The husband of a British-Iranian citizen jailed in Iran delivered a petition for his spouse to the country's embassy to Britain Wednesday, as Iran's deputy foreign minister Abbas Araghchi visited London.
Richard Ratcliffe, whose wife Nazanin Zaghari-Ratcliffe is serving a five-year sentence in Tehran for alleged sedition, was forced to leave the papers on its doorstep, he told AFP.
"We left them on the door with them promising to pick them up once the press had gone," Ratcliffe said after visiting the embassy, in the Kensington neighbourhood of the British capital.
"Today's event might be seen as provocative, but it is not intended to be," he added. "It is a chance for the Iranian government to affirm its humanitarian credentials."
Iranian authorities accuse Zaghari-Ratcliffe of links to mass protests in 2009, which she denies, and sentenced her to five years in jail for sedition.
Ratcliffe was joined by campaigners from Amnesty International, which has designated Zaghari-Ratcliffe a "prisoner of conscience".
The documents, delivered to coincide with Araghchi's visit, featured an Amnesty-organised petition signed by over 100,000 people calling for the release of Zaghari-Ratcliffe.
They also included letters sent by her supporters to Evin prison in Tehran, which had returned them claiming she was unknown there.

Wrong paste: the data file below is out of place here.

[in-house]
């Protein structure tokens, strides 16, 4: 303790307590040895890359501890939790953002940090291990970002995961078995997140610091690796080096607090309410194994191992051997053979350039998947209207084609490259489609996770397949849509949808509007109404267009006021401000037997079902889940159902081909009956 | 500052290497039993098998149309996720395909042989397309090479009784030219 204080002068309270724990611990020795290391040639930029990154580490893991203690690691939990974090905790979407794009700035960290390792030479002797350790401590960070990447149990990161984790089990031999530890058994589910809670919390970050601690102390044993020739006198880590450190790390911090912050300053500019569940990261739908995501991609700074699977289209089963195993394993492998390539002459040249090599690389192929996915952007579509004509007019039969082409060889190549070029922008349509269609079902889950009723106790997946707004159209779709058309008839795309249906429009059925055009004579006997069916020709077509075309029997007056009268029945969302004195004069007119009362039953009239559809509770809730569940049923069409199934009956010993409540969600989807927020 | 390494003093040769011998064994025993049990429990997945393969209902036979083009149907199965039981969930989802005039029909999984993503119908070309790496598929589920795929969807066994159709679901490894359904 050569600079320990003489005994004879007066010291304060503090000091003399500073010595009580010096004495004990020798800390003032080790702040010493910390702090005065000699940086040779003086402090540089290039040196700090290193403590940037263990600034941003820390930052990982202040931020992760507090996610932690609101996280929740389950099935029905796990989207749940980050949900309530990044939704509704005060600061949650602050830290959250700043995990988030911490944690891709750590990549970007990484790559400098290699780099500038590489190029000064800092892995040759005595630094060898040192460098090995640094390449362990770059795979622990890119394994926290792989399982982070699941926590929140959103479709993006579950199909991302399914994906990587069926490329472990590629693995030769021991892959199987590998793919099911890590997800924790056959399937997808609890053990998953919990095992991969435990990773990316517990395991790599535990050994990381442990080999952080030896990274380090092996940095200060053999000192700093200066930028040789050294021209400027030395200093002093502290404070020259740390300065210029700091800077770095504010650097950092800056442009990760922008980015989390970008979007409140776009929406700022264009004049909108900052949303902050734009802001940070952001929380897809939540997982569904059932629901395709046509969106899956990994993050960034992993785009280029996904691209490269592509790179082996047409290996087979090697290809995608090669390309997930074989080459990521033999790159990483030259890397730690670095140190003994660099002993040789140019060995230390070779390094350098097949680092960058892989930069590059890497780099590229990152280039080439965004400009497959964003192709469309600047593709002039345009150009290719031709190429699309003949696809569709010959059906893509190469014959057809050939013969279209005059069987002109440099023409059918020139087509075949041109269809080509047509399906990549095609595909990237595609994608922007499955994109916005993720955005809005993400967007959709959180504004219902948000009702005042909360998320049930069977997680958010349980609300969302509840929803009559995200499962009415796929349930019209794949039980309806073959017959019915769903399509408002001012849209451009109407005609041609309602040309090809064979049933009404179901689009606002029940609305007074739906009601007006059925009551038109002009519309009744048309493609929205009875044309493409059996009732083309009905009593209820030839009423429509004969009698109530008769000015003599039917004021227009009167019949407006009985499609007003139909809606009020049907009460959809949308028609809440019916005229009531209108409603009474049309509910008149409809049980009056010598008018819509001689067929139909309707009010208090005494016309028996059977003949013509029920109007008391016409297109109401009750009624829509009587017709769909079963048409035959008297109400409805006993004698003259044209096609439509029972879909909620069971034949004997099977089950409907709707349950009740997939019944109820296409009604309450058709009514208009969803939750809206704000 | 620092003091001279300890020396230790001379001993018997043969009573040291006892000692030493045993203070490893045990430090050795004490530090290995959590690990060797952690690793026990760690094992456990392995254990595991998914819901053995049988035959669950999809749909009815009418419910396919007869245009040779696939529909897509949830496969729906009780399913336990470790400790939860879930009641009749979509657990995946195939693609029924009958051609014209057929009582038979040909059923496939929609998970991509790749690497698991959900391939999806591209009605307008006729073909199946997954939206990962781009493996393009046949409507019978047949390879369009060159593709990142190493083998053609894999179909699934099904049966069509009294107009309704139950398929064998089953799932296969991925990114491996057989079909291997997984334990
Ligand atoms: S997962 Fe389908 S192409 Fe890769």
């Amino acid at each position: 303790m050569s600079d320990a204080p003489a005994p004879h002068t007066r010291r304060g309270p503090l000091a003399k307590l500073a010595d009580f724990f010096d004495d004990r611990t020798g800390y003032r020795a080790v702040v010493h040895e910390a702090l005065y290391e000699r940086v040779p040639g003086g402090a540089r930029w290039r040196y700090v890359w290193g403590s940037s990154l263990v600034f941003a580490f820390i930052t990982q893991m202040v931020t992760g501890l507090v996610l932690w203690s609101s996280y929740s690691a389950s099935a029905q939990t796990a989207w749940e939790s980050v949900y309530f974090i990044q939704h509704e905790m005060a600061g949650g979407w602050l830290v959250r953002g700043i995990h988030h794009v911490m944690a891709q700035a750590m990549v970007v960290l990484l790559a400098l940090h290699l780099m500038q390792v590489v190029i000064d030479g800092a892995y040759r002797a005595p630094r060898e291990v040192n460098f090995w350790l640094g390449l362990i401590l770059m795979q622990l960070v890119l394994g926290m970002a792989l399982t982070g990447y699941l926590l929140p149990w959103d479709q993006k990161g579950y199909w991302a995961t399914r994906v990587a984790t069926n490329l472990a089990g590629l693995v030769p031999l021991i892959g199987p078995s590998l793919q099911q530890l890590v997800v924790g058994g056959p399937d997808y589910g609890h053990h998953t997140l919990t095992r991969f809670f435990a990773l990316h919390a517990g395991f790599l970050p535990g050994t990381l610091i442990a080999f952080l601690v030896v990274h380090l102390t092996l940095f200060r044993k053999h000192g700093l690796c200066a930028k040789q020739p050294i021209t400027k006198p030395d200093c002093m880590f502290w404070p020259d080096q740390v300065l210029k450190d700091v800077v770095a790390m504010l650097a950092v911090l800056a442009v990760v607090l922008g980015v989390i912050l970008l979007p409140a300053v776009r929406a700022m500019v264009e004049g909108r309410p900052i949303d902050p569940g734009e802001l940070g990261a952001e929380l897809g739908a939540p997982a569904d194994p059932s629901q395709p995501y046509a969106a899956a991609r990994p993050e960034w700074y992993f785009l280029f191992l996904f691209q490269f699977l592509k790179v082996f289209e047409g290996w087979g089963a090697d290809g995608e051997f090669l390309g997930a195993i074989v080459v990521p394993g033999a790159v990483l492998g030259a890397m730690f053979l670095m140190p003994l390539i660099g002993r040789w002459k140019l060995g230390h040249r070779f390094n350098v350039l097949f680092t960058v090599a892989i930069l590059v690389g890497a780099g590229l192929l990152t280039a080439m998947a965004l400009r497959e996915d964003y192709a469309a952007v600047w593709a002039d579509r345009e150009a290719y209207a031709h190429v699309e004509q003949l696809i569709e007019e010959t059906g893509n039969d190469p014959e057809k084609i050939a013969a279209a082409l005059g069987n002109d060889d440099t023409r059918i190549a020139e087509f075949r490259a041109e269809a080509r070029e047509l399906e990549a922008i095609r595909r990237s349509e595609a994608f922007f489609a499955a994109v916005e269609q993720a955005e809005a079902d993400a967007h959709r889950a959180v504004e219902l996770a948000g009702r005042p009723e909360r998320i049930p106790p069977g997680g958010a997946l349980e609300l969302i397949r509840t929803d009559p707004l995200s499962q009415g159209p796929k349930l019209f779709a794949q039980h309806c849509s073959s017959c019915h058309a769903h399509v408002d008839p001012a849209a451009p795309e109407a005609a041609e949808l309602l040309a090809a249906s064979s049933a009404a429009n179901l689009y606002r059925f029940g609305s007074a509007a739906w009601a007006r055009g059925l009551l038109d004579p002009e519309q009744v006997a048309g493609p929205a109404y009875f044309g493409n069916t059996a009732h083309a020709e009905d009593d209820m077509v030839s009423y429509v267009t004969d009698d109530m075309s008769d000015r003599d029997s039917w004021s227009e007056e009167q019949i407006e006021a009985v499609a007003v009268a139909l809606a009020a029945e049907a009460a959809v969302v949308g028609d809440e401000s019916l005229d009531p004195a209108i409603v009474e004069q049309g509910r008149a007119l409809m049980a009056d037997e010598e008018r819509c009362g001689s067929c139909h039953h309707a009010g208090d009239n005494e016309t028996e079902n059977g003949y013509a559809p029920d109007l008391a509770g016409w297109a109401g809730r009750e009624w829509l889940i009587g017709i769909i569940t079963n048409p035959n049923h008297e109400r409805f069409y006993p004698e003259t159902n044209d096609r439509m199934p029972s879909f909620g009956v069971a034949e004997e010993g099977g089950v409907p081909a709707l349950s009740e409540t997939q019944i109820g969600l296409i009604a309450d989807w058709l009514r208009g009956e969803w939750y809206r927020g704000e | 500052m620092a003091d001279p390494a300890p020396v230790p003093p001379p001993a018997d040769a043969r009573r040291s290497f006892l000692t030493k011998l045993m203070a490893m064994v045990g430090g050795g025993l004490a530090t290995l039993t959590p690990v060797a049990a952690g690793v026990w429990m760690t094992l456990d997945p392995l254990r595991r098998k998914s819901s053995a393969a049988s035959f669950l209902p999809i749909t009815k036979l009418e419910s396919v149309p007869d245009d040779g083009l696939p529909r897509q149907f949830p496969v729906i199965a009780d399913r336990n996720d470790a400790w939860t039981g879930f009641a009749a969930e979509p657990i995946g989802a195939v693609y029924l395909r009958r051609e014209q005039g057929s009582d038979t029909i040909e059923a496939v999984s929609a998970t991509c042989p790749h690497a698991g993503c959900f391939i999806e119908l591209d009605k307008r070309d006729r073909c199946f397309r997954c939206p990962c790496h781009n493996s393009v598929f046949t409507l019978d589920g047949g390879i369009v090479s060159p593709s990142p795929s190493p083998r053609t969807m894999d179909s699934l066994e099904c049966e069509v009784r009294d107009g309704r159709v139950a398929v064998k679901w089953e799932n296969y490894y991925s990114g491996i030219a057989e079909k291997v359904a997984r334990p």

Ratcliffe also handed off an open letter to Araghchi, to whom he had previously sent an invitation to meet during the visit to Britain which went unanswered.
"He's here to improve relations between Iran and the UK and we want Nazanin to be right at the front of that," Ratcliffe said.
The "Free Nazanin" campaign issued a statement Tuesday saying Iranian prosecutors have said the case has been transferred from the judiciary to the ministry of foreign affairs.
Zaghari-Ratcliffe's lawyers have requested she is released temporarily to her parents' house, as fears mount over her mental health while the case drags on.
The couple's young daughter, Gabriella, was in Iran with her mother at the time of her detention and has remained there in the care of relatives.
"This week Nazanin's lawyer was informed that rather than being granted furlough she and Gabriella could be moved under house arrest in a specially guarded house while diplomatic discussions continue," the campaign said.
"The family have rejected this. Nazanin's psychological symptoms continue to worry."